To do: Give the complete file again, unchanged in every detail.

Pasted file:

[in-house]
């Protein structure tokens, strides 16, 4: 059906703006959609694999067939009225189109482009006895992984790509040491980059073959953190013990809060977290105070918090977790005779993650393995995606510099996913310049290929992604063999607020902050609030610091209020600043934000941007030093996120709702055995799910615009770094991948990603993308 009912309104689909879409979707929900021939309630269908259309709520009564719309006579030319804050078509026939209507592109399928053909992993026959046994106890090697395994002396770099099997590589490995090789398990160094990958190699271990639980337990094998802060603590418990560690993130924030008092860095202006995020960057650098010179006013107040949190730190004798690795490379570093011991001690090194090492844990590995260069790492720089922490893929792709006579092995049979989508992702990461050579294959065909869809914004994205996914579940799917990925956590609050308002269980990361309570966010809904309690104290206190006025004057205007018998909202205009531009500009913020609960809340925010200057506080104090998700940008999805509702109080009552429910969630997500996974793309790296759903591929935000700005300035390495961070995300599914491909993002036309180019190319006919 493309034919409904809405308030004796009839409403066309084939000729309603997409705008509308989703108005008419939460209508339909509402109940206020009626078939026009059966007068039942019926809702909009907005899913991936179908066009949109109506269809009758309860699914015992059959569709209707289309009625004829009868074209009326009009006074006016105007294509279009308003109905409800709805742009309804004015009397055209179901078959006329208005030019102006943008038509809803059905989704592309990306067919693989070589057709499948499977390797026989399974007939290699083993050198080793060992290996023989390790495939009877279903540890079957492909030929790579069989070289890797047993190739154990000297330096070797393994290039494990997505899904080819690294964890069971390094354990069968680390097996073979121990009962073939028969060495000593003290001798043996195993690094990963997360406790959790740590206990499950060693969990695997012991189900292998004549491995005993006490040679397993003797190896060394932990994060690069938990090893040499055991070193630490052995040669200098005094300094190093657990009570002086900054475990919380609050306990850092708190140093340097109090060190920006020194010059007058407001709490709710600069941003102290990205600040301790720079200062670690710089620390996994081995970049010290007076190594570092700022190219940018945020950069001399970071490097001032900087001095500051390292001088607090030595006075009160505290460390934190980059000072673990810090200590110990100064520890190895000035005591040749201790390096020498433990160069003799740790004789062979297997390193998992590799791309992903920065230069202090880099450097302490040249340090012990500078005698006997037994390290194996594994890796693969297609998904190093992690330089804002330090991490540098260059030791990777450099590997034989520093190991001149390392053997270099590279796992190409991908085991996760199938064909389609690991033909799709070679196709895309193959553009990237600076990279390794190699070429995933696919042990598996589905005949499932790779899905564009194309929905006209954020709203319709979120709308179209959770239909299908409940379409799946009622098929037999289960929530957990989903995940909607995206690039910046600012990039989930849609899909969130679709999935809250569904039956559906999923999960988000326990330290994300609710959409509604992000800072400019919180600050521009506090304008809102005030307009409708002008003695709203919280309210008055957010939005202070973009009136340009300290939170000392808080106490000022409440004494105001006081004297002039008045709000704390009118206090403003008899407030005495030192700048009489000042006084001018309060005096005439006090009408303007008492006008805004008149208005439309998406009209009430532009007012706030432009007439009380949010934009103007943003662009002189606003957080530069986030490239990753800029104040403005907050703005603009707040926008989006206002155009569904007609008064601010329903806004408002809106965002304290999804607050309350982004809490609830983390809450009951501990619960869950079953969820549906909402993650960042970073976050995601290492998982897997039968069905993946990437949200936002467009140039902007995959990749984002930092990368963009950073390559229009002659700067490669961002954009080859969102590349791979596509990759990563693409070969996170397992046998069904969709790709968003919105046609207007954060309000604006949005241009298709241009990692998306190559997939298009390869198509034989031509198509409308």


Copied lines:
[in-house]
């Protein structure tokens, strides 16, 4: 059906703006959609694999067939009225189109482009006895992984790509040491980059073959953190013990809060977290105070918090977790005779993650393995995606510099996913310049290929992604063999607020902050609030610091209020600043934000941007030093996120709702055995799910615009770094991948990603993308 009912309104689909879409979707929900021939309630269908259309709520009564719309006579030319804050078509026939209507592109399928053909992993026959046994106890090697395994002396770099099997590589490995090789398990160094990958190699271990639980337990094998802060603590418990560690993130924030008092860095202006995020960057650098010179006013107040949190730190004798690795490379570093011991001690090194090492844990590995260069790492720089922490893929792709006579092995049979989508992702990461050579294959065909869809914004994205996914579940799917990925956590609050308002269980990361309570966010809904309690104290206190006025004057205007018998909202205009531009500009913020609960809340925010200057506080104090998700940008999805509702109080009552429910969630997500996974793309790296759903591929935000700005300035390495961070995300599914491909993002036309180019190319006919 493309034919409904809405308030004796009839409403066309084939000729309603997409705008509308989703108005008419939460209508339909509402109940206020009626078939026009059966007068039942019926809702909009907005899913991936179908066009949109109506269809009758309860699914015992059959569709209707289309009625004829009868074209009326009009006074006016105007294509279009308003109905409800709805742009309804004015009397055209179901078959006329208005030019102006943008038509809803059905989704592309990306067919693989070589057709499948499977390797026989399974007939290699083993050198080793060992290996023989390790495939009877279903540890079957492909030929790579069989070289890797047993190739154990000297330096070797393994290039494990997505899904080819690294964890069971390094354990069968680390097996073979121990009962073939028969060495000593003290001798043996195993690094990963997360406790959790740590206990499950060693969990695997012991189900292998004549491995005993006490040679397993003797190896060394932990994060690069938990090893040499055991070193630490052995040669200098005094300094190093657990009570002086900054475990919380609050306990850092708190140093340097109090060190920006020194010059007058407001709490709710600069941003102290990205600040301790720079200062670690710089620390996994081995970049010290007076190594570092700022190219940018945020950069001399970071490097001032900087001095500051390292001088607090030595006075009160505290460390934190980059000072673990810090200590110990100064520890190895000035005591040749201790390096020498433990160069003799740790004789062979297997390193998992590799791309992903920065230069202090880099450097302490040249340090012990500078005698006997037994390290194996594994890796693969297609998904190093992690330089804002330090991490540098260059030791990777450099590997034989520093190991001149390392053997270099590279796992190409991908085991996760199938064909389609690991033909799709070679196709895309193959553009990237600076990279390794190699070429995933696919042990598996589905005949499932790779899905564009194309929905006209954020709203319709979120709308179209959770239909299908409940379409799946009622098929037999289960929530957990989903995940909607995206690039910046600012990039989930849609899909969130679709999935809250569904039956559906999923999960988000326990330290994300609710959409509604992000800072400019919180600050521009506090304008809102005030307009409708002008003695709203919280309210008055957010939005202070973009009136340009300290939170000392808080106490000022409440004494105001006081004297002039008045709000704390009118206090403003008899407030005495030192700048009489000042006084001018309060005096005439006090009408303007008492006008805004008149208005439309998406009209009430532009007012706030432009007439009380949010934009103007943003662009002189606003957080530069986030490239990753800029104040403005907050703005603009707040926008989006206002155009569904007609008064601010329903806004408002809106965002304290999804607050309350982004809490609830983390809450009951501990619960869950079953969820549906909402993650960042970073976050995601290492998982897997039968069905993946990437949200936002467009140039902007995959990749984002930092990368963009950073390559229009002659700067490669961002954009080859969102590349791979596509990759990563693409070969996170397992046998069904969709790709968003919105046609207007954060309000604006949005241009298709241009990692998306190559997939298009390869198509034989031509198509409308």